09th June, 2010
its too sweet and powerful for me. i cant even wear it for long, because i start to get annoyed by it. it smells cheap, and too complex. I can take small wafts of it, maybe if someone else is wearing it, but its not exactly the nicest out there. Too pungent, and very offensive. smell kind of like Vanilla Cola.or vanilla candles (cheap ones)

baby blue is much better!
09th October, 2009
It was cheap so I bought it. It was boring so I sprayed it on every day. Only for work. I ducked a lot so it would miss me. Then it was gone. Thank God.
05th August, 2009
2dogs Show all reviews
United States
The Sweetness is Gone!
I loved Versace Blue Jeans Man at first smell. It transported me to a Lemon Chiffon Cake I ate when I was 6 years old. I wore it almost every day.
Last week I went to the scent store to restock. Blue Jeans Man has been rebranded 'Versus', and reformulated. Instead of Lemon Chiffon Cake, it smells like lemon juice corroding a zinc bucket that has been used to haul entrails. It is the awful demise of a great scent.
30th April, 2009
mavmanc Show all reviews
United Kingdom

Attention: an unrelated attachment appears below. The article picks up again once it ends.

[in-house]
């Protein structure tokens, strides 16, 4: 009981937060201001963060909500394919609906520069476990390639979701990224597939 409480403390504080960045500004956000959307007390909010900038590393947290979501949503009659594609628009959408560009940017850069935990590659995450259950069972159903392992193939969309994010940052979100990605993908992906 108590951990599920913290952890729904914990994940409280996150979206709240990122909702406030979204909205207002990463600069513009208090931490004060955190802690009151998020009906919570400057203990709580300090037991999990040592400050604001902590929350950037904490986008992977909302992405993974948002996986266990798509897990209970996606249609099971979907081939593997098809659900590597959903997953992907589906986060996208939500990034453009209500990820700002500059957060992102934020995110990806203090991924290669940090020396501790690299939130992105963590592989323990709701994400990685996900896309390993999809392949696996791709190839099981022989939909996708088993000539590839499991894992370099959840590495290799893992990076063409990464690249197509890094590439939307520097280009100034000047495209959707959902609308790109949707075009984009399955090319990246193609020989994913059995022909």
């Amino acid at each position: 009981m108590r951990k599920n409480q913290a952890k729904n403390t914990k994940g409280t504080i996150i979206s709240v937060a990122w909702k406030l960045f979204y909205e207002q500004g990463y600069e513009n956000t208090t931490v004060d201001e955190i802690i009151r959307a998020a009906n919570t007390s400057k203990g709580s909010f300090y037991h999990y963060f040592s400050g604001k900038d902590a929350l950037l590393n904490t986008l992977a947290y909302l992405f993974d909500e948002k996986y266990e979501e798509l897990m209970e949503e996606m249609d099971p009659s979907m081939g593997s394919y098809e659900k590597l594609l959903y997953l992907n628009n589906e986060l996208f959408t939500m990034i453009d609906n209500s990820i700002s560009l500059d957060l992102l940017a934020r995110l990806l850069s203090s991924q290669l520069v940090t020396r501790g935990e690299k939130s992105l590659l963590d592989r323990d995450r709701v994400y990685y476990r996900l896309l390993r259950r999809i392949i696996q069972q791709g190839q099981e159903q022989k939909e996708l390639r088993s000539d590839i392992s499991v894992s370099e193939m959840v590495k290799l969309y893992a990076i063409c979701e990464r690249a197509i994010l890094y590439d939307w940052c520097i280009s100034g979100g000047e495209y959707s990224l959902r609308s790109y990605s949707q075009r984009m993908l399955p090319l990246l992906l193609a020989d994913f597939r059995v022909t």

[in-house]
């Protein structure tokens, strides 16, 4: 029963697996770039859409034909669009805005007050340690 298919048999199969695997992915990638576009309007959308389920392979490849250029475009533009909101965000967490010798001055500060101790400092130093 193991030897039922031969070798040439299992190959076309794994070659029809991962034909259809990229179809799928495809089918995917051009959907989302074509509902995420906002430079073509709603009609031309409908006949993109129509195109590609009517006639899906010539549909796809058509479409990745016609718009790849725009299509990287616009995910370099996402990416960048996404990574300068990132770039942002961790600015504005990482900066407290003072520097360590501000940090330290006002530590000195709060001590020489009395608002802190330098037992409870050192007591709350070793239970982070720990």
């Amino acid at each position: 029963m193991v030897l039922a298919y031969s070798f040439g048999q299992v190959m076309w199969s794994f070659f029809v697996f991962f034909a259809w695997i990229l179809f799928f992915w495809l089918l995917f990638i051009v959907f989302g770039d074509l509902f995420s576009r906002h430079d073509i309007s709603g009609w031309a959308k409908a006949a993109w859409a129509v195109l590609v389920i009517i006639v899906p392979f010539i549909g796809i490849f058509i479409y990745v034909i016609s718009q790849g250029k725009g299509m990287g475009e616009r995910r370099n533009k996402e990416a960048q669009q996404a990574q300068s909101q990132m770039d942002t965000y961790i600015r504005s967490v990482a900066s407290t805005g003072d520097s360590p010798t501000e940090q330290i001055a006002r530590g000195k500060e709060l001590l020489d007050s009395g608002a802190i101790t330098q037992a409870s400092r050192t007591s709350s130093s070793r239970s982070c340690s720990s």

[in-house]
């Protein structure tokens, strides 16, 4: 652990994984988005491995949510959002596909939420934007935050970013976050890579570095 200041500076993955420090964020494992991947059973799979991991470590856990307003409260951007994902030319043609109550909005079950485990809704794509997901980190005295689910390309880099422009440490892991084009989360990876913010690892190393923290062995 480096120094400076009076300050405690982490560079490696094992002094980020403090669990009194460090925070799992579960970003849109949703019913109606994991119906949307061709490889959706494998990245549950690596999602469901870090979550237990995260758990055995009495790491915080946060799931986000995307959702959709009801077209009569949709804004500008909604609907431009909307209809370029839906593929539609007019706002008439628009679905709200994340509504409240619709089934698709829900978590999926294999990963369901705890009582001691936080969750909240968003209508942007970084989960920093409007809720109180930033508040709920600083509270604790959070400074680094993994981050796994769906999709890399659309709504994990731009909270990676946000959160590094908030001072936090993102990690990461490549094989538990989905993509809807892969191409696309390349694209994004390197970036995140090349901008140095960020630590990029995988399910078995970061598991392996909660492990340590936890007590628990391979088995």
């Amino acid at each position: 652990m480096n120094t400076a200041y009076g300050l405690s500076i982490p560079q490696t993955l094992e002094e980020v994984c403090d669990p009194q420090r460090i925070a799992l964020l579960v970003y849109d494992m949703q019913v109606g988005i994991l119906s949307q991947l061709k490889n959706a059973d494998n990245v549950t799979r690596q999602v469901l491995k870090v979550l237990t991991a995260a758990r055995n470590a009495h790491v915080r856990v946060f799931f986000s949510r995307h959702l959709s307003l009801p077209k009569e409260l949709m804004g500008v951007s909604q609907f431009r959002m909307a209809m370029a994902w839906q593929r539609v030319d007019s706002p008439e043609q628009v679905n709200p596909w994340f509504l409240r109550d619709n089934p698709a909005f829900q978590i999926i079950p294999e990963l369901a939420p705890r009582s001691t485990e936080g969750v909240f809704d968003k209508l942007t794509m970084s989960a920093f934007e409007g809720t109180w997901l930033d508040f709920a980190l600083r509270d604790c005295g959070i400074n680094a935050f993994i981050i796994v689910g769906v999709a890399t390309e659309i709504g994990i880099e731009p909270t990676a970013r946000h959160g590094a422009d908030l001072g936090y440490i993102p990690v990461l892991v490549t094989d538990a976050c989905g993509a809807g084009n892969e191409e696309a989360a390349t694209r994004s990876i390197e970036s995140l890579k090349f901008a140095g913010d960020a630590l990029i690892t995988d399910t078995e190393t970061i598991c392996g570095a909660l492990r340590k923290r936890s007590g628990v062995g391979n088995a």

My first review and this is my plan of attack. I'm going to wear the fragrances for a while before I comment, because to my mind too many people jump to verdicts too quickly. You will also get comments from my girlfriend or any other friend or foe who is forthcoming.

Okay then, first impression - this stuff stinks! Regardless of whether you like it or not this stuff will linger on whatever you put it on and whichever room you applied it in, for hours and hours and hours. My initial thoughts were flashbacks of being younger (I mean too young to legally participate in adulthood). Splashing on way too much of my old mans curious bottles of exotic smelling colognes. And attending pre-pubescent angst ridden school disco's breathing in fear, ego's and every other lads dads cologne!

Not an audicious start then.

I can't really pin down a note to be honest. But then I am new to this so maybe that will come in time. I can say lots of heavy sweet musk. Heavy and sweet, little bit biting, little bit cloying, sweet oh so sweet. Did I mention heavy?

Lets talk about packaging. The bottle comes in a tin. Nothing wrong in that, it protects the juice from UV harm and of course nuclear fall out. But it looks like something I would win at a fairground stall by throwing a wonky dart into a playing card. When there are no cuddly toys left. The bottle itself is unoffensive, however I fail to see any similarities with the iconic coca-cola bottle as some people have observed.

My girlfriend hates, she likens it to me being dipped into candyfloss, sprinkled with sugar, coated in honey and spending a night wrapped in the armpit of an unwashed overweight giant.

My bottle only cost £5 and I got a free tube of Blue Jeans Aftershave balm. Definately don't touch that - greasy, slimey, terrible synthetic smell.